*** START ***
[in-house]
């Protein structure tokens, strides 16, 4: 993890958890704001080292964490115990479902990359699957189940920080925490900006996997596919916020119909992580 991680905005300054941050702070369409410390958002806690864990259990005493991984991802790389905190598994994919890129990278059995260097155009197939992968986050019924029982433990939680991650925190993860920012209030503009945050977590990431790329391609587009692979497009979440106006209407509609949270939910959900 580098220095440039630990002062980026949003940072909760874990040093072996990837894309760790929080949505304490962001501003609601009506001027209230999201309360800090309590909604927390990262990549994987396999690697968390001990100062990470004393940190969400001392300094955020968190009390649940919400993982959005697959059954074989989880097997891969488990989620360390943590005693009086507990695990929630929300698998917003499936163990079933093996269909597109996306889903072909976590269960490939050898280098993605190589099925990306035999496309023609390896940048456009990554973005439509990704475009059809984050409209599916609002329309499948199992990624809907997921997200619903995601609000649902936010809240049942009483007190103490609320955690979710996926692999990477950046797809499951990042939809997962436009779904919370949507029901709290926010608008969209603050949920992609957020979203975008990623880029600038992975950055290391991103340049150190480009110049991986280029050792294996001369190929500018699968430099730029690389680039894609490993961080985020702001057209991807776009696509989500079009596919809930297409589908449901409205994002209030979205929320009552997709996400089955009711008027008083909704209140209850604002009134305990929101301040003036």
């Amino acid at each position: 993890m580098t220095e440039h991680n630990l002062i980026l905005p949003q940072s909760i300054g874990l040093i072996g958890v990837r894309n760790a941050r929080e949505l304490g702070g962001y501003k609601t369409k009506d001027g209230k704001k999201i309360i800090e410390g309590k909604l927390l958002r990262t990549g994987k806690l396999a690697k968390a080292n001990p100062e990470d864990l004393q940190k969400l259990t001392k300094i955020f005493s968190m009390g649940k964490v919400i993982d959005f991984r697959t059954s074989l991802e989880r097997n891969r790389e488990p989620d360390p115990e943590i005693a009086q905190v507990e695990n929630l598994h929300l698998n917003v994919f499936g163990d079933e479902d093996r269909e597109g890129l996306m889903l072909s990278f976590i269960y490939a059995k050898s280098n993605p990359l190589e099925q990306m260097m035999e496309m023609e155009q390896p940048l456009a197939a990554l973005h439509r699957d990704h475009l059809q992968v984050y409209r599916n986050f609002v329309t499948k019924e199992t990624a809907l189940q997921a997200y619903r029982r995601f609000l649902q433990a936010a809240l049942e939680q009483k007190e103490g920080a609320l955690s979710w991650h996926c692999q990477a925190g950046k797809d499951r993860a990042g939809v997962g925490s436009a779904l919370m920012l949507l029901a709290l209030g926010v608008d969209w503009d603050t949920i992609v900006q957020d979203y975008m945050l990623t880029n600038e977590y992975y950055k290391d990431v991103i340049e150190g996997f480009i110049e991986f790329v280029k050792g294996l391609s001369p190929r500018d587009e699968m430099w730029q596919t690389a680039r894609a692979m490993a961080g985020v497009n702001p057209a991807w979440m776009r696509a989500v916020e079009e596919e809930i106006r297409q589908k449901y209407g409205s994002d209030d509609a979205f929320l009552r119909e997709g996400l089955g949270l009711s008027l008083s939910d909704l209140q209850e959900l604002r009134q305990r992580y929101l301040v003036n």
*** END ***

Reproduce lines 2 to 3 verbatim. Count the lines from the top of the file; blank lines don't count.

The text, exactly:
């Protein structure tokens, strides 16, 4: 993890958890704001080292964490115990479902990359699957189940920080925490900006996997596919916020119909992580 991680905005300054941050702070369409410390958002806690864990259990005493991984991802790389905190598994994919890129990278059995260097155009197939992968986050019924029982433990939680991650925190993860920012209030503009945050977590990431790329391609587009692979497009979440106006209407509609949270939910959900 580098220095440039630990002062980026949003940072909760874990040093072996990837894309760790929080949505304490962001501003609601009506001027209230999201309360800090309590909604927390990262990549994987396999690697968390001990100062990470004393940190969400001392300094955020968190009390649940919400993982959005697959059954074989989880097997891969488990989620360390943590005693009086507990695990929630929300698998917003499936163990079933093996269909597109996306889903072909976590269960490939050898280098993605190589099925990306035999496309023609390896940048456009990554973005439509990704475009059809984050409209599916609002329309499948199992990624809907997921997200619903995601609000649902936010809240049942009483007190103490609320955690979710996926692999990477950046797809499951990042939809997962436009779904919370949507029901709290926010608008969209603050949920992609957020979203975008990623880029600038992975950055290391991103340049150190480009110049991986280029050792294996001369190929500018699968430099730029690389680039894609490993961080985020702001057209991807776009696509989500079009596919809930297409589908449901409205994002209030979205929320009552997709996400089955009711008027008083909704209140209850604002009134305990929101301040003036």
């Amino acid at each position: 993890m580098t220095e440039h991680n630990l002062i980026l905005p949003q940072s909760i300054g874990l040093i072996g958890v990837r894309n760790a941050r929080e949505l304490g702070g962001y501003k609601t369409k009506d001027g209230k704001k999201i309360i800090e410390g309590k909604l927390l958002r990262t990549g994987k806690l396999a690697k968390a080292n001990p100062e990470d864990l004393q940190k969400l259990t001392k300094i955020f005493s968190m009390g649940k964490v919400i993982d959005f991984r697959t059954s074989l991802e989880r097997n891969r790389e488990p989620d360390p115990e943590i005693a009086q905190v507990e695990n929630l598994h929300l698998n917003v994919f499936g163990d079933e479902d093996r269909e597109g890129l996306m889903l072909s990278f976590i269960y490939a059995k050898s280098n993605p990359l190589e099925q990306m260097m035999e496309m023609e155009q390896p940048l456009a197939a990554l973005h439509r699957d990704h475009l059809q992968v984050y409209r599916n986050f609002v329309t499948k019924e199992t990624a809907l189940q997921a997200y619903r029982r995601f609000l649902q433990a936010a809240l049942e939680q009483k007190e103490g920080a609320l955690s979710w991650h996926c692999q990477a925190g950046k797809d499951r993860a990042g939809v997962g925490s436009a779904l919370m920012l949507l029901a709290l209030g926010v608008d969209w503009d603050t949920i992609v900006q957020d979203y975008m945050l990623t880029n600038e977590y992975y950055k290391d990431v991103i340049e150190g996997f480009i110049e991986f790329v280029k050792g294996l391609s001369p190929r500018d587009e699968m430099w730029q596919t690389a680039r894609a692979m490993a961080g985020v497009n702001p057209a991807w979440m776009r696509a989500v916020e079009e596919e809930i106006r297409q589908k449901y209407g409205s994002d209030d509609a979205f929320l009552r119909e997709g996400l089955g949270l009711s008027l008083s939910d909704l209140q209850e959900l604002r009134q305990r992580y929101l301040v003036n």